Here are the five steps for filing bankruptcy.
1. Compile all of your financial records
Before filing for bankruptcy, you’ll want to gather all your financial records, including your debts, assets, income, and expenses. This information will give you, anyone assisting you like a bankruptcy lawyer, and the court a clear understanding of your situation.
2. Go to credit counseling before filing
You need to complete credit counseling within 180 days before filing for bankruptcy. This step lets the courts know that you’ve attempted all other possibilities before filing for bankruptcy.
You need to select an approved provider from the U.S. Courts website. You can often complete the counseling online or by phone. The certificate you receive from completing the counseling needs to be included in the bankruptcy paperwork you file, or your filing will be denied.
3. Hire a bankruptcy lawyer
If you’ve decided to hire a bankruptcy lawyer, you’ll want to initiate that step before filing your petition.
A bankruptcy lawyer can assist you with assessing your financial circumstances and advising you on your best options (including the type of bankruptcy to file). The lawyer will help you complete the necessary paperwork, meet deadlines, and follow all procedures and formalities of the court.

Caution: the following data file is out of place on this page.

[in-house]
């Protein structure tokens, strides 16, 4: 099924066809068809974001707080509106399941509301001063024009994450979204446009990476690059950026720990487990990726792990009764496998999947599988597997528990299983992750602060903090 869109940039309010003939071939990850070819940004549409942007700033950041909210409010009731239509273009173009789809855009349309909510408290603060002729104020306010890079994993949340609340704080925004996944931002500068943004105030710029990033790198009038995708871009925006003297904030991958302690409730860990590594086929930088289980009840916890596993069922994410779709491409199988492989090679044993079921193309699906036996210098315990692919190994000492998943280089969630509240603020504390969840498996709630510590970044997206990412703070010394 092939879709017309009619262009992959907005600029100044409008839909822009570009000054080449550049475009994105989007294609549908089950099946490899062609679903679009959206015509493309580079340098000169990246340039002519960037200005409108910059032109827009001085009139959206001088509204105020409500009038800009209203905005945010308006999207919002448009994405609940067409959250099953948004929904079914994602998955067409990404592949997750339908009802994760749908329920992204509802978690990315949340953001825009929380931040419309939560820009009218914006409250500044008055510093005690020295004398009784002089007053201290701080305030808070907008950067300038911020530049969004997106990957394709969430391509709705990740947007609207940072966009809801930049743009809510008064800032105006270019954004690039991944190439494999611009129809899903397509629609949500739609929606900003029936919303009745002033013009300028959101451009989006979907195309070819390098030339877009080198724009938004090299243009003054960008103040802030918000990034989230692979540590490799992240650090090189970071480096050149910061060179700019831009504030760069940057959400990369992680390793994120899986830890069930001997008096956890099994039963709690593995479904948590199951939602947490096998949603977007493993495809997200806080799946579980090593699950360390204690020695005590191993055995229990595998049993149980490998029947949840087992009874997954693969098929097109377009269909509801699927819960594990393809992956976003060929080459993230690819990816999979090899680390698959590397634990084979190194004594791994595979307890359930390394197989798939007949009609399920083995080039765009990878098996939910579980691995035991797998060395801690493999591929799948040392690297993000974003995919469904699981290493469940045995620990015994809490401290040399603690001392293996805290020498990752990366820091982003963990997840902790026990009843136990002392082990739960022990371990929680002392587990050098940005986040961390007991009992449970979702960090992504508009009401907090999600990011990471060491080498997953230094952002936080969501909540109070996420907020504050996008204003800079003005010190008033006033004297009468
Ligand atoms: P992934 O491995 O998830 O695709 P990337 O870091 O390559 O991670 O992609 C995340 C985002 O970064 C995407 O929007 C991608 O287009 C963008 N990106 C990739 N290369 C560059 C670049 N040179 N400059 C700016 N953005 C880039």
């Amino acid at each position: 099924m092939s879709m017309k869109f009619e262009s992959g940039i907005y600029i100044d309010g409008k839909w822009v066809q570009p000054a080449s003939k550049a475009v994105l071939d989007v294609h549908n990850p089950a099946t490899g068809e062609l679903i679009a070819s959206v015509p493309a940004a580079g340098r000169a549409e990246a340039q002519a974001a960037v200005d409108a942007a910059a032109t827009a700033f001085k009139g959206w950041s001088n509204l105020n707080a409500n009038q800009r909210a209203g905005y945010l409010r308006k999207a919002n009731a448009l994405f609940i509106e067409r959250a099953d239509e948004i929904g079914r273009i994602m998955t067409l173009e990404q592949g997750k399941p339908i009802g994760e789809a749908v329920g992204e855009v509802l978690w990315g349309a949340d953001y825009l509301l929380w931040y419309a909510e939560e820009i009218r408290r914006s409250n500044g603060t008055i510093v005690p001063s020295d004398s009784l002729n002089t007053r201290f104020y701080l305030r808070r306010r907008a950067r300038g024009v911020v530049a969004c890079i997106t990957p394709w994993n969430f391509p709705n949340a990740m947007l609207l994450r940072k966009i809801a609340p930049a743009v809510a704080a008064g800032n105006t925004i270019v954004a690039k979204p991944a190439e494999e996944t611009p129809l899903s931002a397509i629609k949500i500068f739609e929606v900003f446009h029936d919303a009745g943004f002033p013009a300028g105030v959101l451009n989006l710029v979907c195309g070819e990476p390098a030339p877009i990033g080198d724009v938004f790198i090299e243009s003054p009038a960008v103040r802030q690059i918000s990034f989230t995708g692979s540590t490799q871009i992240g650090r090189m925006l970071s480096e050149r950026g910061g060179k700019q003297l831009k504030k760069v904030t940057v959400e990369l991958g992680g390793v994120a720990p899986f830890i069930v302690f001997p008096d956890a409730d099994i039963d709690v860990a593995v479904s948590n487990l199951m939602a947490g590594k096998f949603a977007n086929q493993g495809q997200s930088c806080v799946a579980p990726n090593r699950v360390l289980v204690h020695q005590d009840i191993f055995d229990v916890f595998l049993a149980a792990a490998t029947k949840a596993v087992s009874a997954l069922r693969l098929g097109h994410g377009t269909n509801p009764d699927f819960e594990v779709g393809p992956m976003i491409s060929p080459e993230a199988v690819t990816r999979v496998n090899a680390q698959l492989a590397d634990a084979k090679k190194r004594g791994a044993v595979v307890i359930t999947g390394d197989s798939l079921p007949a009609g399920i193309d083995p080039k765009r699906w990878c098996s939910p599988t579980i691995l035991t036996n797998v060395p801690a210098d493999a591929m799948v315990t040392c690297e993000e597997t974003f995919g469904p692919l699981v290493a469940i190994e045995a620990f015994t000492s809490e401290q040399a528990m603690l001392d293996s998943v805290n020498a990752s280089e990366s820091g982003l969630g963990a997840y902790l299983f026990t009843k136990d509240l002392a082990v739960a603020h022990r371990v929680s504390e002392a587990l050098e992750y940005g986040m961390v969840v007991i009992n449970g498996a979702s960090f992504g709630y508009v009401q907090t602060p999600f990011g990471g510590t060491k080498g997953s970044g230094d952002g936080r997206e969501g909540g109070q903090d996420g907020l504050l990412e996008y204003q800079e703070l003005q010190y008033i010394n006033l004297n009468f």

When researching lawyers, restrict your search to those who specialize in bankruptcy. Ideally, find at least three lawyers to talk to before choosing one.
Find referrals for lawyers from:
- Trusted friends or family
- Other lawyers you may have worked with or know
- An employer sponsored group legal plan, if available
- Your local bar association referral service, if available
When you meet with each of the lawyers, you’ll want to ask them:
- About their experience with situations similar to your case
- Their familiarity with local court rules and bankruptcy trustees
- What they charge and what services the fees cover
- How they and their staff will communicate with you during the process
4. File the petition
If you’ve hired a bankruptcy lawyer, they will assist you with filing your petition. Otherwise, you’ll need to file on your own.
If you’re representing yourself, make sure you fully understand both the federal and your state bankruptcy laws to ensure you fill out all paperwork correctly and understand what assets are exempt or you might negatively impact your case’s outcome.
5. Meet with creditors
After your petition is accepted, you’ll be assigned to a bankruptcy trustee. This person sets up a meeting with your creditors. While you are required to attend, the creditors are not. This meeting provides an opportunity for creditors to ask you or your court trustee questions about your case.